In Poland, Stalin confirmed his 1939 agreement with Hitler by shifting its borders 150 miles to the west, earning it the unhappy sobriquet of 'the country on roller skates'. He similarly retained the Finnish province of Karelia, plus a port and a nickel mine, serving notice on Britain and America that, just because they had been allies from 1941 to 1945, he intended to reap the benefits of his earlier alliance with the common enemy--and even add to them. 'Never', Winston Churchill had said at Yalta,'could I be content with any solution that would not leave Poland as a free and independent state'.FN But content he had to be.

Stalin demanded warm-water ports from Turkey, and he successfully exacted territorial concessions from Czechoslovakia. (Arthur Scheslinger Jr has argued that just such demands had 'convinced Hitler that he had no choice but to attack Russia' in 1940.)FN Even when not actively seeking territory, Stalin sought control by altering societies: 'the old elites were to be dispossessed, if not physically eliminated'.FN

The western sectors of occupied Germany were brought near starvation by Russian policies in the east: depriving Germany of agricultural land, sending millions of refugees westward, and looting German industry in the name of reparations. As a result, Britain in 1946 instituted bread rationing for the first time, the better to send grain to Germany. One 'food correspondent' comforted the public with the information that 'The United States, flowing with milk and honey and the rest, also is rather short of bread'.FN

But above all, the true nature of the man whom the British and American peoples had been taught to regard as 'Uncle Joe' became to reveal itself in the freer postwar press. 'Stalin's government was, and showed every sign of continuing to be, as repressive as ever Hitler's had been.'FN At the time, probably no westerner knew (Churchill perhaps suspected) how truly murderous Stalin was, with perhaps 20 million victims even before the war began. But enough was known about affairs in the east 'to create deep and abiding fears throughout the rest of Europe'.FN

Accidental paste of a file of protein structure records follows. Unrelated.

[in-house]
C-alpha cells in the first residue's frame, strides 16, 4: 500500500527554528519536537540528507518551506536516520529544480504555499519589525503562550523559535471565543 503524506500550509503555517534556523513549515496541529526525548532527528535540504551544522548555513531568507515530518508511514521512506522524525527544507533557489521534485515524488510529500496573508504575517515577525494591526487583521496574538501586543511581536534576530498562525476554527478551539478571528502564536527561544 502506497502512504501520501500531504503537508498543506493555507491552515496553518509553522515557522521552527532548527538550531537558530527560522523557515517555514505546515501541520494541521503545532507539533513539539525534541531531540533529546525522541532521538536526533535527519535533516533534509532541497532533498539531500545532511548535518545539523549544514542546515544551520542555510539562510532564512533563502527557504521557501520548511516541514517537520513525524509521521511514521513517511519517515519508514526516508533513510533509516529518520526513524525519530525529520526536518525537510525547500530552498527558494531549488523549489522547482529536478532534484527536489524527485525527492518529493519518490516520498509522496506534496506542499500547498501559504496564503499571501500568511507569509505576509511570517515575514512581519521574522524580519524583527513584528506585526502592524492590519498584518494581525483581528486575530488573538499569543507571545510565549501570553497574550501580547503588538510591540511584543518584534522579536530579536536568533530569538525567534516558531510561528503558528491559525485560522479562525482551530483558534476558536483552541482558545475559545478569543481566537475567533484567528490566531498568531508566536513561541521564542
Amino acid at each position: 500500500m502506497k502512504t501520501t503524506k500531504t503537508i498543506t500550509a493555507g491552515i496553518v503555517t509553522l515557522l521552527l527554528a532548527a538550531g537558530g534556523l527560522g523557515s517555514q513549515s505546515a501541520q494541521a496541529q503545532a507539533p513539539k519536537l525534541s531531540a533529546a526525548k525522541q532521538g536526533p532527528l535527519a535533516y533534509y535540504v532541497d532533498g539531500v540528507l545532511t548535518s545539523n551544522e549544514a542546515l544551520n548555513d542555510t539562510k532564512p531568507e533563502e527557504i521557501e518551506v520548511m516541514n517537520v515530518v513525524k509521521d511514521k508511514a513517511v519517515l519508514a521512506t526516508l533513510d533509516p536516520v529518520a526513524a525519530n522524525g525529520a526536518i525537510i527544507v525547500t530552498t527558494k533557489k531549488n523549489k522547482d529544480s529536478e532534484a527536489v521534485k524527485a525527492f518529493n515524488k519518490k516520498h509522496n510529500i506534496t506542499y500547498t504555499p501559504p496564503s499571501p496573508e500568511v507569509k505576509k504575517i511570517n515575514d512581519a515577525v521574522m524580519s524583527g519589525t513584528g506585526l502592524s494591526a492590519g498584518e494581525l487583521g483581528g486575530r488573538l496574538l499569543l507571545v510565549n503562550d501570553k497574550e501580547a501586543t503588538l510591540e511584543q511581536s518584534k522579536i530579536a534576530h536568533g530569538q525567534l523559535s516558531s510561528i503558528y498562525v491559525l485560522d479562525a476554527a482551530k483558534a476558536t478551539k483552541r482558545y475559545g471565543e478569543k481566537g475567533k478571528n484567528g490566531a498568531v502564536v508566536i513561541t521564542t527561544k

In such an environment, the Cold War or something very like it was an inevitable development. -- Dan Ford

(I apologize for the FNs. I use an ancient DOS word processor that doesn't handle footnotes well, and it's not until the final draft that I move into Word and marry the FNs to the references.)


At 1:41 PM, Blogger David J. Betz said...

Hi Dan This is good. I agree that the Cold War was inevitable. Have you considered, however, that its inevitability in 1945 was moot because it actually started in October 1917? There's a school of thought that says the 20th century as was one 'Long War' from the Bolshevik Revolution to the collapse of the USSR between three antithetical politico-economic systems: democracy/capitalism, fascism and communism. Only one was defeated in 1945. Have a look at Phillip Bobbitt's Shield of Achilles--thuogh he's not the only person to make this argument.

At 1:44 PM, Blogger David J. Betz said...

Oops, there's a lesson not to read blog posts back to front! Your earlier post was all about this. Red faced embarrassment...

At 4:12 PM, Blogger Dan Ford said...

I have ordered up Bobbitt's book, The Shield of Achilles. Thanks for the pointer. I like the notion that Bobbitt begins with Thucydides. I am developing a theory that we have returned to the hoplites of old: from the era of mass armies, we're back to highly armored and highly valued soldiers, the loss of any one of whom is difficult for the nation (city-state) to bear.